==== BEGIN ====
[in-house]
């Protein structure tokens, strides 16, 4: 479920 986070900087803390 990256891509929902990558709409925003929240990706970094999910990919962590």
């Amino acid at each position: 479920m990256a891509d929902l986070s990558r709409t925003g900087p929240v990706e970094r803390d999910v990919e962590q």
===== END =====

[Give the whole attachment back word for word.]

[in-house]
């Protein structure tokens, strides 16, 4: 479920 986070900087803390 990256891509929902990558709409925003929240990706970094999910990919962590």
């Amino acid at each position: 479920m990256a891509d929902l986070s990558r709409t925003g900087p929240v990706e970094r803390d999910v990919e962590q």